The Japanese have a concept called shinrin-yoku, which roughly translates to a forest bath.
It might sound unusual, but swimming in the woods is all about immersing yourself in nature and making the most of its therapeutic benefits – trying to focus on the present, avoiding distractions, and in general, live a sensory experience when you are in the forest.
It’s an ancient practice in the Land of the Rising Sun, and people there were doing it long before the term was coined in the 1980s by the country’s agriculture ministry.
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With the post-Christmas blues in full swing, I decided to see if the therapeutic benefits of forest baths would work for me and headed to Hamsterley Forest in County Durham.
Hamsterley is over an hour from my house, but I chose it because it has a dedicated wellness hiking trail.
Forestry England, which manages the area, began testing wellness trails across the country last April and claims to use the principles of shinrin-yoku.
Currently there are only four in England, but two are in the North East. The other is in Chopwell Woods, near Rowlands Gill, but one section is closed after damage to overhead power lines by Storm Arwen.
Having been isolated with a nasty bout of Covid, I couldn’t wait to get some fresh air. The further I got from the A1, I noticed more and more cars with a blanket of snow on their hoods, and I was thankful that I had wrapped myself up in the warmth.
Arriving at Hamsterley Forest it was not immediately clear where to find the Wellness Trail. There were signs for regular trails – I eventually found the wellness one by looking at signs outside the park office. Only to find out it wasn’t a new trail at all – it was the Bedburn Valley Walk.
With Forestry England always announcing ‘new’ wellness trails on their website, I expected a little more than some signs on an existing walkway.
However, if ‘shinrin-yoku’ did work, the environment would be enough to improve the mood, and I would recover quickly.
The 2.5-mile Bedburn Valley Walk is a loop from the main Hamsterley parking lot, which is also a starting point for other (longer) hiking routes and 33 miles of cycle paths – most of which were found in the parking lot were on mountain bikes.
This begins with a meander through the forest before taking a steep incline for about five minutes. From the start of the trail the sound of running water was constant, whether it came from the river below or from the small waterfalls that flowed on either side of the trail.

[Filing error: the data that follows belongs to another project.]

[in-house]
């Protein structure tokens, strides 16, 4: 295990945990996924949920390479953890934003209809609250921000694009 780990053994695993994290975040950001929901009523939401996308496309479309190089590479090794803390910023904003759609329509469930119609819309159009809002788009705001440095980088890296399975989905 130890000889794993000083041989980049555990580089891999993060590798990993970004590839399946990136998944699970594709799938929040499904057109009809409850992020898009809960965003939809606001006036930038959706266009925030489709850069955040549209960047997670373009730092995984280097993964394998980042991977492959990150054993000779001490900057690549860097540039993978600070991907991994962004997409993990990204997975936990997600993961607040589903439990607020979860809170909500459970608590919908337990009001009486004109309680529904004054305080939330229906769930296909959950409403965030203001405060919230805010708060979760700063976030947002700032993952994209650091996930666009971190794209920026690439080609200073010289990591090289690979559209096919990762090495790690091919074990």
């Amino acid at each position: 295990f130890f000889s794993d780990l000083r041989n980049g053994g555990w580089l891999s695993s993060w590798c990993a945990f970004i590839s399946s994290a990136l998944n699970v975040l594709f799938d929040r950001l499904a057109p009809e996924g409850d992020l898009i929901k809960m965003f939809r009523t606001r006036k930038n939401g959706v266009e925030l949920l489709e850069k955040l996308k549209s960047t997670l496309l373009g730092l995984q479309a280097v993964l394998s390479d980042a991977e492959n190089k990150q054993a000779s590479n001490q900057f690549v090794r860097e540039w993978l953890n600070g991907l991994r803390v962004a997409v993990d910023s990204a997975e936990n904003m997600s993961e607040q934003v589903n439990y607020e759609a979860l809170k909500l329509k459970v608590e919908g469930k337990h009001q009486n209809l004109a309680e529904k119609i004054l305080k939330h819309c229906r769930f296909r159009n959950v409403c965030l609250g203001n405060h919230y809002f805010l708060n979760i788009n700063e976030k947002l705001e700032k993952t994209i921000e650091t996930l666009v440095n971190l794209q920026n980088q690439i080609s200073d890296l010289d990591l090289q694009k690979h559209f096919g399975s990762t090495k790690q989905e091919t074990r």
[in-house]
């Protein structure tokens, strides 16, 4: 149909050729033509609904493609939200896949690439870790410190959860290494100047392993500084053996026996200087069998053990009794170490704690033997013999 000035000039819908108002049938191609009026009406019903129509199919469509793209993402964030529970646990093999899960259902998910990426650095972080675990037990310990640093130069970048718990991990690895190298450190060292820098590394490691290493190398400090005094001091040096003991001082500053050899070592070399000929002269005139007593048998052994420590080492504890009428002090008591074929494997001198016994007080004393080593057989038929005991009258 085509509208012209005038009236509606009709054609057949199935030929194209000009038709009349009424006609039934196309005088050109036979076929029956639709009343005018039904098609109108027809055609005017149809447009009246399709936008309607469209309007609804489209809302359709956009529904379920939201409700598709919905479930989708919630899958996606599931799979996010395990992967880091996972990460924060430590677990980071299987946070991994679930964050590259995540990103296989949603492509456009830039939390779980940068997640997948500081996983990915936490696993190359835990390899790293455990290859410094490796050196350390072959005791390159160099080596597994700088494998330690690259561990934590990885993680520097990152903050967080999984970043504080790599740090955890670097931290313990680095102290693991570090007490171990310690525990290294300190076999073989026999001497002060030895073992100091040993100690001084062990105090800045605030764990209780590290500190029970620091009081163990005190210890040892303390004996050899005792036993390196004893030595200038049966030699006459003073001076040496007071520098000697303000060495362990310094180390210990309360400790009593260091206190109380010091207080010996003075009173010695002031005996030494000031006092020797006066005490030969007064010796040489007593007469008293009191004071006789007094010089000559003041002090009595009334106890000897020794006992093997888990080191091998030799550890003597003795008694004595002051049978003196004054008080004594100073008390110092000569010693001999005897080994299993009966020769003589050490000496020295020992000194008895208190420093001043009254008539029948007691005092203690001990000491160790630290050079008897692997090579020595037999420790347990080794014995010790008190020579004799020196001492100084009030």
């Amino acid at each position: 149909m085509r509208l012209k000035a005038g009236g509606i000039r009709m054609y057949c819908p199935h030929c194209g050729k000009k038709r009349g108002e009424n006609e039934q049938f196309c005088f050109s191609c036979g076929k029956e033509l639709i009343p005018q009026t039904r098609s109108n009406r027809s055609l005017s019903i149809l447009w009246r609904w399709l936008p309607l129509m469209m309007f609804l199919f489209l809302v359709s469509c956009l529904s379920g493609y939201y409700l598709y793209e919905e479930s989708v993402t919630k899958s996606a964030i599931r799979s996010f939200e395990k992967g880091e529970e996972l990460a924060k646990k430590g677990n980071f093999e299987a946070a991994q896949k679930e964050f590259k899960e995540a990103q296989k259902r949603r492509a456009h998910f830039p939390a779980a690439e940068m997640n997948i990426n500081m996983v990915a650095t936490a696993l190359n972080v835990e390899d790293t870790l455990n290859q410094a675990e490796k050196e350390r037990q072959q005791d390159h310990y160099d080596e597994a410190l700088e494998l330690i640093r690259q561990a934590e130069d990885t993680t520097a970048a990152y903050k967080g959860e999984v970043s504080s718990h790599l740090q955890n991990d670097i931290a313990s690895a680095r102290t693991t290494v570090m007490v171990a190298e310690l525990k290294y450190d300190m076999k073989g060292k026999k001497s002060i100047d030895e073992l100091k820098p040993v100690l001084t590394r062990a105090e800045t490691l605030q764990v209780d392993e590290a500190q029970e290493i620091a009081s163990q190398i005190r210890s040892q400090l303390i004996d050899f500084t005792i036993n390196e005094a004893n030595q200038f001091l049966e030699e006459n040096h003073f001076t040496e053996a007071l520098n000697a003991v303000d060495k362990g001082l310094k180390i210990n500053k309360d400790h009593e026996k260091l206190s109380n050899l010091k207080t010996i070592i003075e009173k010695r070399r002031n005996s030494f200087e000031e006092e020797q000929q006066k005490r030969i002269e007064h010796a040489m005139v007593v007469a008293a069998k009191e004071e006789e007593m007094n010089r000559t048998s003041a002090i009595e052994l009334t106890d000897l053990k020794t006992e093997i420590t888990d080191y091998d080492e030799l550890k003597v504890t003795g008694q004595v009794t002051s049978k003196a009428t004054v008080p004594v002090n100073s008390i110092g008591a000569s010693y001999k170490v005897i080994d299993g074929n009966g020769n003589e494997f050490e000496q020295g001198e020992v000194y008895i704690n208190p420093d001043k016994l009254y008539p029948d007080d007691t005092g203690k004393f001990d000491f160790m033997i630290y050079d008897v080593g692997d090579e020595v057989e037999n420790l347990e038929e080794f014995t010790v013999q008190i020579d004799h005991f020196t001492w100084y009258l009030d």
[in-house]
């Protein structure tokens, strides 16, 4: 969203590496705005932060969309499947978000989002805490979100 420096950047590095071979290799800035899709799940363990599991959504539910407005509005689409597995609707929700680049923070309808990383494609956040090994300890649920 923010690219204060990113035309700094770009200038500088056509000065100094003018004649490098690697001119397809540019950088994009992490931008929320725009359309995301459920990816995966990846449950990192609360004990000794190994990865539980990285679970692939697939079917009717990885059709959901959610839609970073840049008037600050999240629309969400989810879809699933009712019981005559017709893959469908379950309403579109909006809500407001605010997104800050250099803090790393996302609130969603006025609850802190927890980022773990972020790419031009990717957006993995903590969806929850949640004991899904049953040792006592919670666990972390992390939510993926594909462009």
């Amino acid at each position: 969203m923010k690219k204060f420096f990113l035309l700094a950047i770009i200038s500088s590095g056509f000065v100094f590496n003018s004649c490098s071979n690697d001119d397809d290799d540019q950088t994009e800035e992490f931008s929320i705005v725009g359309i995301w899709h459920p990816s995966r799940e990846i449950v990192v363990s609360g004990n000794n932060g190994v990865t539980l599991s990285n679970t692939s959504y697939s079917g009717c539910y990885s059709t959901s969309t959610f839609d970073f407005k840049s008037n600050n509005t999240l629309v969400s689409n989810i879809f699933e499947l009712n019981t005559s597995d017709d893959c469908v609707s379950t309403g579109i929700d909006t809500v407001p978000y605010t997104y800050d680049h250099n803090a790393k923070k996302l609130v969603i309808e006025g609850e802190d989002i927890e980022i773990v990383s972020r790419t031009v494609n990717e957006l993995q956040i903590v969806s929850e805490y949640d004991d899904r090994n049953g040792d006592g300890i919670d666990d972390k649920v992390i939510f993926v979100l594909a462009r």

Occasionally birds mingled in it too, or I heard a laugh or an elated “cry” from a mountain biker in the distance.
At the climax of the walk, looking out over the valley, it started snowing again and stopping to take in the view of a brilliant blue sky while feeling the flakes land on my face as a mental highlight, as well as an a geographical.
As much as I hate to admit it, the signs along the promenade got me thinking and encouraged me to do things I wouldn’t normally do.
There were eight in total, reminding me of things like taking a deep breath, making a mental list of things I was grateful for, and taking a break and being in the moment.
Despite my previous doubts about adding signs to an already existing trail, I had noticed a change in mood by the time I returned to the parking lot. I felt lighter and refreshed, stopping to notice more of the sun shining through the trees or to feel the crunch of the thin layer of snow underfoot. Whether it’s the signs or just the surroundings, I don’t know. Maybe it was a bit of both.
But with the stress coming from all kinds of new angles over the past couple of years, since the whispers of the coronavirus snowballed into a seemingly endless scream, sometimes a plank in a forest telling you how to enjoy your surroundings and keeping yourself away from stress, uncertainty, illness, worry, anxiety and depression, no matter what part of your life it is from, is not the worst thing imaginable.
It looked like another version right there.
Is it worth going for the walk itself? Hard to say. If you live nearby, of course you do. Hamsterley Forest is beautiful and I’m glad I went – it looks gorgeous in the snow, and will be back when there are more daylight hours for a longer walk or mountain bike.
And it is achievable if you have a moderate level of fitness. While not too difficult, my heart rate was between 130 and 150 bpm for much of the walk after the initial steep climb.
Did I need a two hour round trip to disconnect and de-stress? Absolutely not. If that’s what you’re looking for, maybe take some aspect of shinrin-yoku – focusing on your senses, being in the moment – and apply them to a favorite location near you. You can see it in a new light.
Hamsterley Forest – useful things to know
Hamsterley Forest is about an hour from Newcastle by car and 36 minutes from Durham. The nearest large city is Bishop Auckland, a 17-minute drive away.
Walking shoes are useful for trail running but not essential. It gets pretty muddy in the middle of the trail below, but I do well with a set of old scruffy sneakers.
Car parking costs Â£ 6 for the day or Â£ 2 for less than an hour. But you will probably want to stay longer.
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